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As I was listening to the RIVM briefing yesterday, and the subsequent debate in the Second Chamber, I was wondering whether they were even talking about COVID-19. This article provides an overview of what is now known about the virus based on international research, but has not, or barely, reached the Dutch media and politics.
Yesterday I heard the RIVM briefing and then I followed the debate in parliament. And I wondered if they were talking about the Covid-19 virus. So much more is known by research, but at no time did I hear that back yesterday. Really from no one.
In Dutch politics and in the media, the latest research findings play virtually no role. On the one hand this is because so little research is done in the Netherlands itself, while on the other hand, research from abroad is hardly picked up in the Netherlands. Not even if it is carried out a stone’s throw away from our borders (in Gangelt).
If you do follow those studies, then the discussions within Dutch politics – like yesterday in Parliament – and the interviews with experts in talk shows, to put it very kindly, are astonishing. As if it were a totally different virus.
First a few important issues regarding the virus, on which there is now quite some international consensus, and then some recent information:
- Transmitting an infection with Covid-19 by touching objects does not happen. I repeat: does not take place.
- Everything we do to prevent contamination by touching objects is of no value.
- The chance of being infected with Covid-19 in the open air is very, very small. Especially when the sun is shining.
Unfortunately, no contact studies have been published in the Netherlands (they have barely been carried out). So we are investigating the contacts of infected people with those around us. Fortunately, abroad they do. There are studies from China, South Korea, the USA and Germany.
From these, the same picture emerges:
- Infection takes place through close and prolonged contact within confined spaces, but not through incidental and brief contact. So if you are close to an infected person for a while (in the first 5 days of his symptoms) then you are most likely to be infected. So the time factor is important. (The time is not specified in the examinations, but it is more a haf hour than 5 minutes).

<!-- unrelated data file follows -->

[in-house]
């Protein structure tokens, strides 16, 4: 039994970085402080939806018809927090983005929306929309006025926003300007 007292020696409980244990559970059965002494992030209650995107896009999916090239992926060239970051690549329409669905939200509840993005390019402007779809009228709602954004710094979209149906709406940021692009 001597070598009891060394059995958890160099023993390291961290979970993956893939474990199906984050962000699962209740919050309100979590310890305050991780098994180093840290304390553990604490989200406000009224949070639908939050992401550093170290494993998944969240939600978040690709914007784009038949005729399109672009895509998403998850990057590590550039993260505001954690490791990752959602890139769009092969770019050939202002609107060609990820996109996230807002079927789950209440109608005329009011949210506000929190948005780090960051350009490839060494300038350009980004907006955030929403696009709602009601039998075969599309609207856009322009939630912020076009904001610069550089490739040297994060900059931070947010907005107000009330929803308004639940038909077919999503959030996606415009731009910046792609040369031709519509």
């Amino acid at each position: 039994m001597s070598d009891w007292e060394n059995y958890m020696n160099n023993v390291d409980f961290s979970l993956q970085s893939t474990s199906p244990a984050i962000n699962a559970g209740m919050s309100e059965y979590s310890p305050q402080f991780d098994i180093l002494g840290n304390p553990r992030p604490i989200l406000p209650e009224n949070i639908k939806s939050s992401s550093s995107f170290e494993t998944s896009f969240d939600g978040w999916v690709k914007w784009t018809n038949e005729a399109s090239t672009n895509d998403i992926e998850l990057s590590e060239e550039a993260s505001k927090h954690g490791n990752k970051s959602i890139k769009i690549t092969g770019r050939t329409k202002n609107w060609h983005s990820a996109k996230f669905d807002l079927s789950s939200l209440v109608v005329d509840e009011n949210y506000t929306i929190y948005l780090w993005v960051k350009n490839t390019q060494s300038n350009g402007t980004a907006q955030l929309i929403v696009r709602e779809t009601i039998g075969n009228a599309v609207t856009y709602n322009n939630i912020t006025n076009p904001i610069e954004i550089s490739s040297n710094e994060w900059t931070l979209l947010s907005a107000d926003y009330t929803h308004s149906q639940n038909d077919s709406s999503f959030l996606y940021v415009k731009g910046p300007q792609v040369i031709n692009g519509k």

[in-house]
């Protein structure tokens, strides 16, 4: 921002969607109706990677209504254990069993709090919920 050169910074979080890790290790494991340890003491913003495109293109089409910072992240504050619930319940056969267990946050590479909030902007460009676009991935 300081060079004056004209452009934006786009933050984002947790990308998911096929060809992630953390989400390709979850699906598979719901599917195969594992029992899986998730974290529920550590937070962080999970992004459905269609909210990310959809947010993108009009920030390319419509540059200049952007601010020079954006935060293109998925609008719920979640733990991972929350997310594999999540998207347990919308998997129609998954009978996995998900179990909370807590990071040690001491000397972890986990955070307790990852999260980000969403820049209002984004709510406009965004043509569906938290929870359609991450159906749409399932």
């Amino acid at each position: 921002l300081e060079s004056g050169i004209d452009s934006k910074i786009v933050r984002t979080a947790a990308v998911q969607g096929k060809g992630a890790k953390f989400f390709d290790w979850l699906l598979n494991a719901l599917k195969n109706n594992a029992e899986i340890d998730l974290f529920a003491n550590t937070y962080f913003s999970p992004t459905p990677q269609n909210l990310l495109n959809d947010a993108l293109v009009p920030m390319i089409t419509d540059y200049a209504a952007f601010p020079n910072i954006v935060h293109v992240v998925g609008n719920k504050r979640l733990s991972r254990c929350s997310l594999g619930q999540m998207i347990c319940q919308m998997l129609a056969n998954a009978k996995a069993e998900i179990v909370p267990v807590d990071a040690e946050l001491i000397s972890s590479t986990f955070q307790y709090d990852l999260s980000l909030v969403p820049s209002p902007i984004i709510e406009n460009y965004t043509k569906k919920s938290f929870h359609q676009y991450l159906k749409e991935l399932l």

The image that you get infected because you are near an infected person for a short period of time, from which you “catch” a drop, is completely misplaced.
- The longer you are in a place where you get the virus, the more severe the symptoms are on average, the sicker you become.
- Roommates of an infected person do not get infected nearly as often as was thought. Percentages that have been established are between 5 and 25%. The vast majority of household members are not infected. Even those who are infected are usually (much) less sick than if they were infected during a super spreading event.
- In places where there are many people and the aerosols can remain floating with the virus, many people can be infected at the same time. The time you spend in that room and the number of aerosols with the virus in the air play an important role in the extent to which you become ill. (These are the super spreading events)
- The effects of aerosols are reduced by good ventilation and a humidity of 6gr/Kg.
- The exponential growth in the number of infected persons is caused by super spreading events and not by direct contact between an infected person and non-infected persons.
- The risks of infection are greatest in places where you are in the same room with an infected person for a long time. These include households, public transport, offices and restaurants. Places where many people speak/shout/song are a clear risk that many of those present will become infected.
It would be nice if all those involved in the political and public debate were aware of these international research results. So that discussions can be held in a meaningful way and decisions can be taken on a sound basis. Now it seems that people are not even heading for 50% of the knowledge.
It also prevents many Dutch people from thinking that their chance of being infected is many times higher than it really is. In this way they worry too much and limit their behaviour (much) too much.